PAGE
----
- Do not make impulsive decisions: Avoid making important life decisions in the heat of the moment that you may later regret.
- Do not neglect your finances: Don’t ignore financial responsibilities or joint accounts, as they can become contentious issues.
- Do not use children as leverage: Avoid involving children in the conflict or using them to negotiate terms with your spouse.
What happens if you separate but never divorce?
If you separate but never divorce, you remain legally married and cannot legally remarry. Additionally, you may be held responsible for your spouse’s debts, and any property or assets acquired may still be considered marital property, depending on your state’s laws.
Can you get back together if you are legally separated?
Yes, you can get back together after a legal separation. Couples may reconcile and decide to end their separation, resuming their marriage as it was prior to the separation. They might need to notify the court to reverse any legal separation agreements or orders.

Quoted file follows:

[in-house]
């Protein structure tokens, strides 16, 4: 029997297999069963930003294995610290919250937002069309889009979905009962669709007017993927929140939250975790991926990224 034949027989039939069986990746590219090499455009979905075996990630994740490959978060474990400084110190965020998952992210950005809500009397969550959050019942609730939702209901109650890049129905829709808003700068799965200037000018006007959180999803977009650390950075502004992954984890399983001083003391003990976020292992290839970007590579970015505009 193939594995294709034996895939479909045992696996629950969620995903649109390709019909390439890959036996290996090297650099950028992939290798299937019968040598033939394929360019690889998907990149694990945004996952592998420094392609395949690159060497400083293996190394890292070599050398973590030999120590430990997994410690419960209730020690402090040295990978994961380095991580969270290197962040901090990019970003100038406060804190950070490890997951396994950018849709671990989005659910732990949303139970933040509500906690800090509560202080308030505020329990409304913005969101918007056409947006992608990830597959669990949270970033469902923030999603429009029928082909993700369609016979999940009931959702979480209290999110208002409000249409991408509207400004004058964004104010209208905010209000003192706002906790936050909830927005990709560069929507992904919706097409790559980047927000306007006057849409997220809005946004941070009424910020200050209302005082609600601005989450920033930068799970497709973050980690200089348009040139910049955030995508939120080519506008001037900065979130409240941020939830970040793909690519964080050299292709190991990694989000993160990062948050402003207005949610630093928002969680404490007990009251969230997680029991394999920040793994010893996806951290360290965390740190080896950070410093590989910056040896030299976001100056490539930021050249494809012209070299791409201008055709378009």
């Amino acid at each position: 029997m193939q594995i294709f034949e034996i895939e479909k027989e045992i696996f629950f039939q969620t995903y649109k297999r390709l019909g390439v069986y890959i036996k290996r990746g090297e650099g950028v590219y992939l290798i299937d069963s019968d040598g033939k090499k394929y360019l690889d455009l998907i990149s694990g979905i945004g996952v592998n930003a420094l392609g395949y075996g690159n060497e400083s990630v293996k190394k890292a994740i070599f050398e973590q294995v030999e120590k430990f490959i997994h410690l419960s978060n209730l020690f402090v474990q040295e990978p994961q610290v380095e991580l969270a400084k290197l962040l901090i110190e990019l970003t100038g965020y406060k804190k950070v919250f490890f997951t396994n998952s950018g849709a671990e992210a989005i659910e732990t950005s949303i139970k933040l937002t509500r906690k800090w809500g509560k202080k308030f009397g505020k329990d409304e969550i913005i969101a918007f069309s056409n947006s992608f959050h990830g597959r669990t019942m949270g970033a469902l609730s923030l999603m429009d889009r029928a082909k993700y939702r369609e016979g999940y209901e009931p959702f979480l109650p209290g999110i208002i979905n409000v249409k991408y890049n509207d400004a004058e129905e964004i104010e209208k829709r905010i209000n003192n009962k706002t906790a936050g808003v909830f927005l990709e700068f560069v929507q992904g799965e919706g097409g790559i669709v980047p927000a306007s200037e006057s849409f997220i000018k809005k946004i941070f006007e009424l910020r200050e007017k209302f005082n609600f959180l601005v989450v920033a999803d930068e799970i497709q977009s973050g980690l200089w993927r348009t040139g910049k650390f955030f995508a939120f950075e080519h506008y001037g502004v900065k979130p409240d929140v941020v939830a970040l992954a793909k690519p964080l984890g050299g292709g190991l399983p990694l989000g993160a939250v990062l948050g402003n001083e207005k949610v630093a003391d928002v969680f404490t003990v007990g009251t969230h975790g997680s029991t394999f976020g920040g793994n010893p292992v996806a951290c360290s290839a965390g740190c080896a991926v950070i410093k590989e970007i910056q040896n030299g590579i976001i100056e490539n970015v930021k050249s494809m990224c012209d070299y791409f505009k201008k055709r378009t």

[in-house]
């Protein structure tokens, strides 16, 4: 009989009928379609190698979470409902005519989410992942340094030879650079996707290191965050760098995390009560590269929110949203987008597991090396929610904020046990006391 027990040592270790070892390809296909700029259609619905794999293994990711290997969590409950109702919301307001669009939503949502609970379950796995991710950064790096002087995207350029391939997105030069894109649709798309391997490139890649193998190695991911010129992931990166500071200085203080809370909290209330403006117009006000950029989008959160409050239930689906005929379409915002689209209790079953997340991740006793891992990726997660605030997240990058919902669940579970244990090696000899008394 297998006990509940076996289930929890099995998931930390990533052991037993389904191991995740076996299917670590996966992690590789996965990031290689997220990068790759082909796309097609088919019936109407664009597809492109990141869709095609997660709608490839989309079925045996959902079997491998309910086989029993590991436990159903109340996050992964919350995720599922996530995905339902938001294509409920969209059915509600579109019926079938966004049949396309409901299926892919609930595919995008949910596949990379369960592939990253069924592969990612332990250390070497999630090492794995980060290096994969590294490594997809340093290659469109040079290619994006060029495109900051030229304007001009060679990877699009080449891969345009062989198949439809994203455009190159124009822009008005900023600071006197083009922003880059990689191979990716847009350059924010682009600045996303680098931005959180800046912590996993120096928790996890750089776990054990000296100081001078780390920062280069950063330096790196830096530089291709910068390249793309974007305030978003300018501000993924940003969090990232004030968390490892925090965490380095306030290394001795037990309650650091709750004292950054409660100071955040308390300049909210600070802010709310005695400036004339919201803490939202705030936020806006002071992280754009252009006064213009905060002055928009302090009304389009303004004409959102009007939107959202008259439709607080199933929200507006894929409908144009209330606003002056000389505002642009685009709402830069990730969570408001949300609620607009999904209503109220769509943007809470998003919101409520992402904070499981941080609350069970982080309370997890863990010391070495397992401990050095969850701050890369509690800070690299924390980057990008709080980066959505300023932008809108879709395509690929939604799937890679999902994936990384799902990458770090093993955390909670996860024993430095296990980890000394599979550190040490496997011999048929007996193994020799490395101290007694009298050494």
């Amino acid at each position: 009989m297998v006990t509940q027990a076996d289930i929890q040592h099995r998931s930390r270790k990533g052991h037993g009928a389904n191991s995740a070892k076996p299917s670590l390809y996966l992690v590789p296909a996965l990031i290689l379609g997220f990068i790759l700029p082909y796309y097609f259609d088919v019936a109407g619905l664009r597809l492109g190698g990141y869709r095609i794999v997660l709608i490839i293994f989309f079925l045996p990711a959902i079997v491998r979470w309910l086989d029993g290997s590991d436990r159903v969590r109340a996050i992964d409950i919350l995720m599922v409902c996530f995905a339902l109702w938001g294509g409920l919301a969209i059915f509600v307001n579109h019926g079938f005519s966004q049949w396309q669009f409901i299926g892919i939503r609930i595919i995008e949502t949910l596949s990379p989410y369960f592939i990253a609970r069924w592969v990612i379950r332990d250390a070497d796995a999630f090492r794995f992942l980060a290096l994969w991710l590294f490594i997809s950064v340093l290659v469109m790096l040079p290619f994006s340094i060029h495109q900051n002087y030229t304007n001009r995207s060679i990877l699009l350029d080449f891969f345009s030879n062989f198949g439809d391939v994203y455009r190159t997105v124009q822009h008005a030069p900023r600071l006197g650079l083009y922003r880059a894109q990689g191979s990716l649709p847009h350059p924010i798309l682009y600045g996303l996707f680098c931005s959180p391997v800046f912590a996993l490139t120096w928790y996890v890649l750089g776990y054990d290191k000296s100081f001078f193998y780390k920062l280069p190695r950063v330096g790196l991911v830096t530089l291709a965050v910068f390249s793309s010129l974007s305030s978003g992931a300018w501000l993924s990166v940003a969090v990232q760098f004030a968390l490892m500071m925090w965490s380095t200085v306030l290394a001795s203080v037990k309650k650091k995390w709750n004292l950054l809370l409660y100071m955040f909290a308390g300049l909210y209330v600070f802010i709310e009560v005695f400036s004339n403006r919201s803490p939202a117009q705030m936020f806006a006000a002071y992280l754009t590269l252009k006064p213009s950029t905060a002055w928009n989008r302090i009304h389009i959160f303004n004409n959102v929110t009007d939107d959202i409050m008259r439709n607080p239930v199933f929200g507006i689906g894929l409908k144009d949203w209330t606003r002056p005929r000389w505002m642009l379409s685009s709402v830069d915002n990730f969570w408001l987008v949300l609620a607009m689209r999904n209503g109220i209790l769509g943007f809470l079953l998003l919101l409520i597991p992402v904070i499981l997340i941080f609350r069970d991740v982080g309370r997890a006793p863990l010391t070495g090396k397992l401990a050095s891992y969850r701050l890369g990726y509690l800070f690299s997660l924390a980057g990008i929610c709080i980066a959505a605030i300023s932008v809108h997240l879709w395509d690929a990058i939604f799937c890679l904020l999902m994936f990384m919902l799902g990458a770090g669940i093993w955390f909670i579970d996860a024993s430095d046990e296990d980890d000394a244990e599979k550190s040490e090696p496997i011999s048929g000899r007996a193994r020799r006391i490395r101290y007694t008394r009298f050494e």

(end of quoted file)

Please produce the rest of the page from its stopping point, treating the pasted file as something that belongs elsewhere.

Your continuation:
Do I have to support my wife if we are separated?
During a separation, you may be required to support your wife, especially if there are court orders for spousal support (alimony) or child support. The obligation to provide financial support is often based on various factors including the length of the marriage, the needs of the spouse, and the earning capacity of each partner.
Can a legal separation automatically convert into a divorce if not reconciled?
No, a legal separation does not automatically convert into a divorce if the parties do not reconcile. To end the marriage, one of the spouses must take action to file for divorce and follow the legal process to have the marriage officially dissolved.
Legal separation vs divorce, they are separate legal entities; a legal separation is a court order that mandates the rights and duties of a couple while they are still married but living apart, whereas a divorce legally ends the marriage.